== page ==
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new formations of the Shining Path emerged in the Andes jungles
In recent years, attacks escalated against the Peruvian army by a new formation of the Shining Path, the Communist Party of Peru (CPP) (Maoist). Long believed to fade away after the capture of Abimael Guzmán (Chairmen Gonzalo) and other top leader from the CPP Central Committee in 1993, the Shining Path has surprisingly gained force and weapons. They recently led attacks on the local police and military in the Andes jungles and in the Ayacucho and Junin provinces.
Numbered between 500 to 600 men strong, the new formation of the CPP is organized in the classic militaristic theory of “Protected War,” developed by Mao Tsedong. Hiding in the jungles of Peru and recruiting peasants, the Shining Path has been regaining control over small parts of the Andes, while building base areas. Mao’s militaristic theories, influenced by Daoism and breaking with former Marxist ideals, have looked at militaristic attacks and territory as a flow of movement.
The Peruvian military, under the pretext of fighting the drug trade and the guerrillas, has launched a military offensive against the peasants living in areas around the Andes Jungles. In a report by human right organizations, Peruvian militaristic personal are accused of assassinating civilians, raping, and burning of food crops. The charge that movements who oppose America’s imperialistic plans are part of the drug trade is used to justify attacks and giving financial support to dictatorial regimes. In the case of Peru, funds are allocated to the Peruvian Military and its death squads. Alberto Fujimori, former president of Peru during the height of activities and offensive by the Shining Pass, is now standing trial for his involvement with the killing of dozens of civilians by Peruvian death squads.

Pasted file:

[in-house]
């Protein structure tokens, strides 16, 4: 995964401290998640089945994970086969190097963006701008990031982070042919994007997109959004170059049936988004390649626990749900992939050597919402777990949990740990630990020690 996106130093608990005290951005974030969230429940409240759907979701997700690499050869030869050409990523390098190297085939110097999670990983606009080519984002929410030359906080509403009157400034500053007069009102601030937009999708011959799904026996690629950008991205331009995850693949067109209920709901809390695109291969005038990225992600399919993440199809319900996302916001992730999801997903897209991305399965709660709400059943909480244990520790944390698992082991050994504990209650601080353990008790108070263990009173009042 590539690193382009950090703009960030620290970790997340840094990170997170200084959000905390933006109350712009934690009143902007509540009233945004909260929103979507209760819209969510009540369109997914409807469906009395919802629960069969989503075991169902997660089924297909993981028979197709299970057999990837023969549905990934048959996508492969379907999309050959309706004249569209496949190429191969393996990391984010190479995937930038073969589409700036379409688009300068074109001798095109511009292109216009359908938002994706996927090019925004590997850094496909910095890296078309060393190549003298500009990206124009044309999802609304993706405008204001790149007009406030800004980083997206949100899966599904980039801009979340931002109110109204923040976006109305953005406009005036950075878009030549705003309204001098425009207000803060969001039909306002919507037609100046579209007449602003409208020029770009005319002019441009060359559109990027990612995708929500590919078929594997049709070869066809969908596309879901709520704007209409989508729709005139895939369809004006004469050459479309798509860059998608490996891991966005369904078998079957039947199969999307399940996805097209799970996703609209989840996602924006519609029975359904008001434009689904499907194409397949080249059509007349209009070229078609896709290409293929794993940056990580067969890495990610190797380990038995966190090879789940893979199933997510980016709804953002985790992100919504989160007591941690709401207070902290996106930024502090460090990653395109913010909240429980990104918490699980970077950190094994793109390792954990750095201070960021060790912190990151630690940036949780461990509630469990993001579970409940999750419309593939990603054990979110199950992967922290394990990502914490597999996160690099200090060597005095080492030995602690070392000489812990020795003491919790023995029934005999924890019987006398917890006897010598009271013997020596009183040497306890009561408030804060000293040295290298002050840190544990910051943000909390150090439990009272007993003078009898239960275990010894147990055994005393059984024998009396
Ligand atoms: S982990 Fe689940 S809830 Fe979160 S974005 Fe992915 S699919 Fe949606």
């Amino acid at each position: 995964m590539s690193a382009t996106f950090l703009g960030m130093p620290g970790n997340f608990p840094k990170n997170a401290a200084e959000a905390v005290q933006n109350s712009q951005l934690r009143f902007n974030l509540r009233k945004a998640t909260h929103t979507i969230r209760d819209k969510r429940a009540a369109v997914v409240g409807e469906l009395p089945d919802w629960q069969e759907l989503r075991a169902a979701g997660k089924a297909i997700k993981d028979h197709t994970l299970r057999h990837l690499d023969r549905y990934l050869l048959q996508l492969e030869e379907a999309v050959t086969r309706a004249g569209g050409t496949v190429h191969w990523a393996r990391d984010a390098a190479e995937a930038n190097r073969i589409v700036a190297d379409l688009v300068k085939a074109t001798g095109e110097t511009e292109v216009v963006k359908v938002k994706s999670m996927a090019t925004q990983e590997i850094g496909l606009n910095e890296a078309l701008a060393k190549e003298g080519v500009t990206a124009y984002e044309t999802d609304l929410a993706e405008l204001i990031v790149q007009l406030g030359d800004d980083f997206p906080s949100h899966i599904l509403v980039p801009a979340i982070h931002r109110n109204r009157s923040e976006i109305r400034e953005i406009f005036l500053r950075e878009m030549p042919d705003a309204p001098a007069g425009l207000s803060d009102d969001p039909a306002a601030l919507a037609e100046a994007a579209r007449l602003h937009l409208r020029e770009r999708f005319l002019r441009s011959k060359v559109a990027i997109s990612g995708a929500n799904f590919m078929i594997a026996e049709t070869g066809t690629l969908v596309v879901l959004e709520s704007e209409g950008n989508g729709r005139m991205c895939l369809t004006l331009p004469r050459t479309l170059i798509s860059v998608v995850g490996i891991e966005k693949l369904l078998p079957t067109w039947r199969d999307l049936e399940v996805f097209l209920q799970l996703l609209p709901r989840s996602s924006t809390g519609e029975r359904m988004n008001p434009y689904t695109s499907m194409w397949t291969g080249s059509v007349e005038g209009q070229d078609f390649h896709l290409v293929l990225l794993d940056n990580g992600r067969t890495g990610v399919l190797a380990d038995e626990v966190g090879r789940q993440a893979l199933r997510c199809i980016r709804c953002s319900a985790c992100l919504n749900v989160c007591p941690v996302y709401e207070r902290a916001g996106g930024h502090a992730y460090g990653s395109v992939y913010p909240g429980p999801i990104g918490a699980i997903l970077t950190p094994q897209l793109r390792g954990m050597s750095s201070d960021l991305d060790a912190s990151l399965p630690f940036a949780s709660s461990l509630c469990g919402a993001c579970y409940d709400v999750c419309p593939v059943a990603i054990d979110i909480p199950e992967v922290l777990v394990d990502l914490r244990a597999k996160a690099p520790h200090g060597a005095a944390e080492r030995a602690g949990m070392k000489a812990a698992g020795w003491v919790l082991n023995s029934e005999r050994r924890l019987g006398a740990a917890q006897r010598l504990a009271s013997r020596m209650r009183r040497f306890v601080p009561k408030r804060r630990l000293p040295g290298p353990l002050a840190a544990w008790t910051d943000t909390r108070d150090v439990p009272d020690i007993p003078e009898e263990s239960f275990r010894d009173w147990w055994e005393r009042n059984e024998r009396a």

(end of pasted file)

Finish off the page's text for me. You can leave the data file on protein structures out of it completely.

In a document outlining the new political line of the CPP, the group has criticized the people’s war in the 80’s and former chairmen Gonzalo is criticized for capitulating to the Peruvian government by calling for a seize fire with the Peruvian government and giving up on the Peoples war. Past leaders of the CPP are also accused of sabotaging the Peoples war after the capture of Gonzalo, by assassinating other Party members who refused to give up on the arm struggle against the Peruvian government.